Alpha-fetoprotein

Professional Reference articles are written by UK doctors and are based on research evidence, UK and European Guidelines. They are designed for health professionals to use, so you may find the language more technical than the condition leaflets.

Alpha-fetoprotein (AFP) is the major protein of fetal serum but it is usually undetectable after birth. AFP is made by the yolk sac of the fetus, enters the amniotic fluid and crosses the placenta into the maternal circulation. See also the separate Tumour Markers article.

  • Hepatocellular carcinoma (HCC): AFP levels are abnormal in 40-60% of patients. The American Association for the Study of Liver Diseases recommends diagnosis of HCC in patients with cirrhosis in the presence of a mass in the liver if AFP is >200 ng/mL.[1]
  • Other gastrointestinal cancers:
    • Gastric cancer: AFP-producing gastric cancer (AFP level >7 ng/mL) is rare but is associated with a poorer prognosis than non-AFP-producing gastric cancer.[2]
    • Biliary tract cancer.
    • Pancreatic cancer.
  • Nonseminomatous germ cell tumours: if suspected, AFP measurement is essential.[3]
  • AFP may also be raised in patients with metastatic lung cancer and (rarely) primary lung cancer.[4]
  • Cirrhosis: patients may have abnormal AFP values, although usually less than 500 ng/mL.
  • Viral hepatitis.
  • Ataxia with telangiectasia.[5]
  • Pregnancy is associated with elevated AFP levels, particularly if the pregnancy is complicated by a spinal cord defect or other abnormality:
    • Maternal serum AFP test results, interpreted according to the gestational age, are often reported in terms of multiple of the median (MoM). Because the median is calculated from tests of other women's pregnancies at the same gestational age, in effect MoM is independent of gestational age. A typical normal range is 0.5 to 2.0 or 2.5 MoM.
    • Raised levels of maternal AFP at 16-18 weeks of gestation are found in fetal neural tube defects.[6]
    • Amniotic fluid AFP and acetylcholinesterase concentrations can be used to differentiate between open ventral wall defects (gastroschisis and omphalocele) and open neural tube defects.[7]
    • Where AFP levels are raised but there is no fetal abnormality, there may be greater risk of obstetric complications.[8]

Screening for neural tube defects and trisomy

See also the separate Prenatal Diagnosis and Prenatal Screening for Down's Syndrome articles.

AFP screening is a simple maternal blood test, performed at around 15 weeks of gestation, that can detect increased risk to the fetus of certain genetic abnormalities such as:

  • Open neural tube defects - eg, spina bifida.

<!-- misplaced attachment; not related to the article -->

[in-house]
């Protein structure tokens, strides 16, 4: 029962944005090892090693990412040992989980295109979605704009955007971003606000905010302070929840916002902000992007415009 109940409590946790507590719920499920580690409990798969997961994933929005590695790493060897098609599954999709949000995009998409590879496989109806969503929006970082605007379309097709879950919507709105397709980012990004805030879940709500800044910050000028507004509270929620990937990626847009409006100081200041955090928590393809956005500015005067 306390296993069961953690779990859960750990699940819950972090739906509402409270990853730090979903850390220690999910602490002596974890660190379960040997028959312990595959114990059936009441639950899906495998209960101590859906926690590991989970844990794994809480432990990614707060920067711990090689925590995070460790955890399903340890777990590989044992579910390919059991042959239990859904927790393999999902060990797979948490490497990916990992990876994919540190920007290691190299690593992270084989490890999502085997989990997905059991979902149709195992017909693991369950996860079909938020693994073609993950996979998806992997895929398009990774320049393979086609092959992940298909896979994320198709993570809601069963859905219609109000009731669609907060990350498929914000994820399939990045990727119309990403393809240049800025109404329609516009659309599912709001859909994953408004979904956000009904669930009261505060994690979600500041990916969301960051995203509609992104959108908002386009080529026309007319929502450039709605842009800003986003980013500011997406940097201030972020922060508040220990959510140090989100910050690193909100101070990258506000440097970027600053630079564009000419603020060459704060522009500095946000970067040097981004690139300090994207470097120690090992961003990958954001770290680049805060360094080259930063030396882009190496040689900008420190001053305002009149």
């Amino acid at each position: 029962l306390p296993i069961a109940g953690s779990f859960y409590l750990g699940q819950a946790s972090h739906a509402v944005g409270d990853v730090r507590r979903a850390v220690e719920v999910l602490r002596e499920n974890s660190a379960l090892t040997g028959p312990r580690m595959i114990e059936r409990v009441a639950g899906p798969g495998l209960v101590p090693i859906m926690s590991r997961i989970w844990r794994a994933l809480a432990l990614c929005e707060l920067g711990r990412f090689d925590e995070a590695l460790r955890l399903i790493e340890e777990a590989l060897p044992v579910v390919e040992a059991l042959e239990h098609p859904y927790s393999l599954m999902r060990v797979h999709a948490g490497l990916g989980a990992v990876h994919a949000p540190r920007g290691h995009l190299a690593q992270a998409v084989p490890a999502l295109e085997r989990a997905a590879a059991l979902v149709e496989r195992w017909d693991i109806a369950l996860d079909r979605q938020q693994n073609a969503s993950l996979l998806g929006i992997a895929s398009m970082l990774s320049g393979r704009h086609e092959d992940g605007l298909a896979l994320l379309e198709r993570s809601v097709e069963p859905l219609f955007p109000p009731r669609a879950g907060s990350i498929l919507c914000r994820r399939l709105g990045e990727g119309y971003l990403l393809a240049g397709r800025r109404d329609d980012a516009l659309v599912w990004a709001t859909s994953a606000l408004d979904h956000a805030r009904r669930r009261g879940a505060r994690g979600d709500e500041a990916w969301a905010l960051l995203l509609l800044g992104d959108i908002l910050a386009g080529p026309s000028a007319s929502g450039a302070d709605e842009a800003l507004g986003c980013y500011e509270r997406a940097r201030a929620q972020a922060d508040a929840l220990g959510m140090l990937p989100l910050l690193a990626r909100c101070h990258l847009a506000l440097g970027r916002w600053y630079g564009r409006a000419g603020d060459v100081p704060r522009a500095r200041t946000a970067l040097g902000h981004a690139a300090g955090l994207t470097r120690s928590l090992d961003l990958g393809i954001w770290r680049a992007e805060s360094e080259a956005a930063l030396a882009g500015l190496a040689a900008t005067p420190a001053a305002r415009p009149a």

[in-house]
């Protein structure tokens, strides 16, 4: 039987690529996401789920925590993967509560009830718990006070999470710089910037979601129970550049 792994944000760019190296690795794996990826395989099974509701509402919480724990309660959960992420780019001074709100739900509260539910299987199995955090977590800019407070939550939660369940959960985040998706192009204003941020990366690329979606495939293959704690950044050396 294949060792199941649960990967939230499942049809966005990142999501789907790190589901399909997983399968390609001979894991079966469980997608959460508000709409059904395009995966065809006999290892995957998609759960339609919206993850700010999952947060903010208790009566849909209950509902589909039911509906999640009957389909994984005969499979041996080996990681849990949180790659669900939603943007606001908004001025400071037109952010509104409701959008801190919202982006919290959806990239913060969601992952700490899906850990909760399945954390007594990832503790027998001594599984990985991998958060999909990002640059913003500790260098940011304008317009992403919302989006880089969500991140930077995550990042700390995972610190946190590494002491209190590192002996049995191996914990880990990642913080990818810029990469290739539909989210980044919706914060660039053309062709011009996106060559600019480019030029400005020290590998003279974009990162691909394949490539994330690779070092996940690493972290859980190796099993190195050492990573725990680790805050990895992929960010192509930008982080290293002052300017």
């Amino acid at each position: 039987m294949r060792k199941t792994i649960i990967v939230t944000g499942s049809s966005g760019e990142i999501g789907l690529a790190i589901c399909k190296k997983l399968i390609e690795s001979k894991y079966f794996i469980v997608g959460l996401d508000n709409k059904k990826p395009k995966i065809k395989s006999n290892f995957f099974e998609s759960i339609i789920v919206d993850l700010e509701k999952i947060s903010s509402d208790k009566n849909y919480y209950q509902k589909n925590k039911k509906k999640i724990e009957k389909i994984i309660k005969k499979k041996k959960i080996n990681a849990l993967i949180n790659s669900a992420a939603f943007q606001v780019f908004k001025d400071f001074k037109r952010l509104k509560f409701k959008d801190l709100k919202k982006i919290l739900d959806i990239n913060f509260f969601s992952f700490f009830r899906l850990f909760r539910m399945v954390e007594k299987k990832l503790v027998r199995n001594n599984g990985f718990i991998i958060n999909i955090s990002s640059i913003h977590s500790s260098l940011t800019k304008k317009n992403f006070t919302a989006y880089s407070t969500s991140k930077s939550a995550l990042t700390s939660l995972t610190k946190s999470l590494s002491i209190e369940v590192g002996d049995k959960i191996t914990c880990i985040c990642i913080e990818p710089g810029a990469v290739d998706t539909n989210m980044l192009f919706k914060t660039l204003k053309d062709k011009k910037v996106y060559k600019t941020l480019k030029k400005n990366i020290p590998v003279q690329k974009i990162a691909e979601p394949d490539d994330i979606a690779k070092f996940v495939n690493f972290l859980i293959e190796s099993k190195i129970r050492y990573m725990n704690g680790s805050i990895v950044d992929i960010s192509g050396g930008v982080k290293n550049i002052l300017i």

• Down's syndrome.[9]
  • Other chromosomal abnormalities - eg, trisomy 18.[10]
  • Defects in the abdominal wall of the fetus - omphalocele.

However, midtrimester anomaly scanning may replace serum screening.[11]A pregnant woman's AFP levels decrease soon after birth.

Diagnostic aid in premature rupture of membranes (PROM)

A study looking at prolactin, AFP and beta human chorionic gonadotrophin (beta-hCG) in vaginal fluid as markers for diagnosing PROM, showed that AFP had the greatest accuracy (94% sensitivity and specificity).[12]Further studies have confirmed the reliability of cervicovaginal AFP for diagnosing PROM in equivocal cases.[13]

Altered AFP levels, either too high or low compared with normal amounts, can also indicate increased risk of obstetric problems such as placenta accreta/increta/percreta when placenta praevia has been diagnosed.[14]

Hepatocellular carcinoma (HCC)

Chronic hepatitis B and C infection may cause HCC. In conjunction with abdominal ultrasonography, AFP can be measured at six-monthly intervals in such patients who are at high risk of HCC (especially those with liver cirrhosis related to hepatitis B or C). However, a Cochrane review concluded that there is not enough evidence to know whether screening is worthwhile.[15]A Health Technology Assessment concluded that the most effective surveillance strategy is to screen high-risk patients with both AFP assay and ultrasound imaging on a six-monthly basis. However, the addition of ultrasound is only cost-effective in those with blood AFP level >20 ng/mL.[16]

Acute liver failure

Serum concentrations of AFP that are variably elevated during liver injury have been suggested to be of prognostic importance in acute liver failure, with higher values being associated with improved outcome. AFP values change dynamically during acute liver failure. In a large prospective study, higher absolute values of AFP did not predict a favourable outcome; however, a rising level of AFP over the first three hospital days frequently indicated survival.[17]

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Original Author:
Dr Hayley Willacy
Current Version:
Dr Jacqueline Payne
Peer Reviewer:
Dr John Cox
Document ID:
3177 (v23)
Last Checked:
23 October 2015
Next Review:
21 October 2020

Disclaimer: This article is for information only and should not be used for the diagnosis or treatment of medical conditions. Patient Platform Limited has used all reasonable care in compiling the information but make no warranty as to its accuracy. Consult a doctor or other health care professional for diagnosis and treatment of medical conditions. For details see our conditions.